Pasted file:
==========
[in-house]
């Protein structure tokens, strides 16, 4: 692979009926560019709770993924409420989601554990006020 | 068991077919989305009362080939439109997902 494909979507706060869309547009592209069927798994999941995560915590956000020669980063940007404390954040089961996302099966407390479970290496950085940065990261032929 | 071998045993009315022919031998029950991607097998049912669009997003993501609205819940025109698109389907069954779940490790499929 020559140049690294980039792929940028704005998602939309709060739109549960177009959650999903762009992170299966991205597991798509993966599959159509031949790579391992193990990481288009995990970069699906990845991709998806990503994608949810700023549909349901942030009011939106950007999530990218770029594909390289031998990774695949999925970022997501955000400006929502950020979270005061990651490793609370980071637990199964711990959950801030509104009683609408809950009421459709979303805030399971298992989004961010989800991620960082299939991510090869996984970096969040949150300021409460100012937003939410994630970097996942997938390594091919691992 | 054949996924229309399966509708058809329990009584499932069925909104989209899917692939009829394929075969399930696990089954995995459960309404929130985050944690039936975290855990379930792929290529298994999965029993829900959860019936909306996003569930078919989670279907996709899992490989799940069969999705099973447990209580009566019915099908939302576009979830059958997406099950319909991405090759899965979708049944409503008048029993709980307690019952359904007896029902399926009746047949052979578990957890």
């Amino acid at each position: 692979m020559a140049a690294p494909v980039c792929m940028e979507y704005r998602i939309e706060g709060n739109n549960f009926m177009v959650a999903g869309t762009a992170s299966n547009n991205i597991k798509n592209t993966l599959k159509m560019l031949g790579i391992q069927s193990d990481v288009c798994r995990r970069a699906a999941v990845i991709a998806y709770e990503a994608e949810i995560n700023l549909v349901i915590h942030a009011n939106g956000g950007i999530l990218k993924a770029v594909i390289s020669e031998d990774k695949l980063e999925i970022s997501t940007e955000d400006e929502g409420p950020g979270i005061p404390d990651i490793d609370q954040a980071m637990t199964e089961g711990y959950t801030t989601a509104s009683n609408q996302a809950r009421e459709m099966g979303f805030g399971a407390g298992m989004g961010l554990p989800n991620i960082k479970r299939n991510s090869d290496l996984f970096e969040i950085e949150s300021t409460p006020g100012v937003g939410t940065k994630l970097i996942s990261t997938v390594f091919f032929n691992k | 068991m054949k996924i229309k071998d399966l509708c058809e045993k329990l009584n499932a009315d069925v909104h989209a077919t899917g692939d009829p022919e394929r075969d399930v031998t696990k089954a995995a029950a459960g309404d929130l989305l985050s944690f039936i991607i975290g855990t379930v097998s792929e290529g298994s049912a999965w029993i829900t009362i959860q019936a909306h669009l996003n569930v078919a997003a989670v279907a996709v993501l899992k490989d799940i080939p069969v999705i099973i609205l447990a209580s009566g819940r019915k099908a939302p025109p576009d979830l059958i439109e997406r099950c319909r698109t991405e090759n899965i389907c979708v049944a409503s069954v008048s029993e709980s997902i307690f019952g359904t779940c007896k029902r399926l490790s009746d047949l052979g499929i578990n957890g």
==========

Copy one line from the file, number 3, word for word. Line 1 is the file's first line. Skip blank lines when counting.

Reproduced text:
């Amino acid at each position: 692979m020559a140049a690294p494909v980039c792929m940028e979507y704005r998602i939309e706060g709060n739109n549960f009926m177009v959650a999903g869309t762009a992170s299966n547009n991205i597991k798509n592209t993966l599959k159509m560019l031949g790579i391992q069927s193990d990481v288009c798994r995990r970069a699906a999941v990845i991709a998806y709770e990503a994608e949810i995560n700023l549909v349901i915590h942030a009011n939106g956000g950007i999530l990218k993924a770029v594909i390289s020669e031998d990774k695949l980063e999925i970022s997501t940007e955000d400006e929502g409420p950020g979270i005061p404390d990651i490793d609370q954040a980071m637990t199964e089961g711990y959950t801030t989601a509104s009683n609408q996302a809950r009421e459709m099966g979303f805030g399971a407390g298992m989004g961010l554990p989800n991620i960082k479970r299939n991510s090869d290496l996984f970096e969040i950085e949150s300021t409460p006020g100012v937003g939410t940065k994630l970097i996942s990261t997938v390594f091919f032929n691992k | 068991m054949k996924i229309k071998d399966l509708c058809e045993k329990l009584n499932a009315d069925v909104h989209a077919t899917g692939d009829p022919e394929r075969d399930v031998t696990k089954a995995a029950a459960g309404d929130l989305l985050s944690f039936i991607i975290g855990t379930v097998s792929e290529g298994s049912a999965w029993i829900t009362i959860q019936a909306h669009l996003n569930v078919a997003a989670v279907a996709v993501l899992k490989d799940i080939p069969v999705i099973i609205l447990a209580s009566g819940r019915k099908a939302p025109p576009d979830l059958i439109e997406r099950c319909r698109t991405e090759n899965i389907c979708v049944a409503s069954v008048s029993e709980s997902i307690f019952g359904t779940c007896k029902r399926l490790s009746d047949l052979g499929i578990n957890g």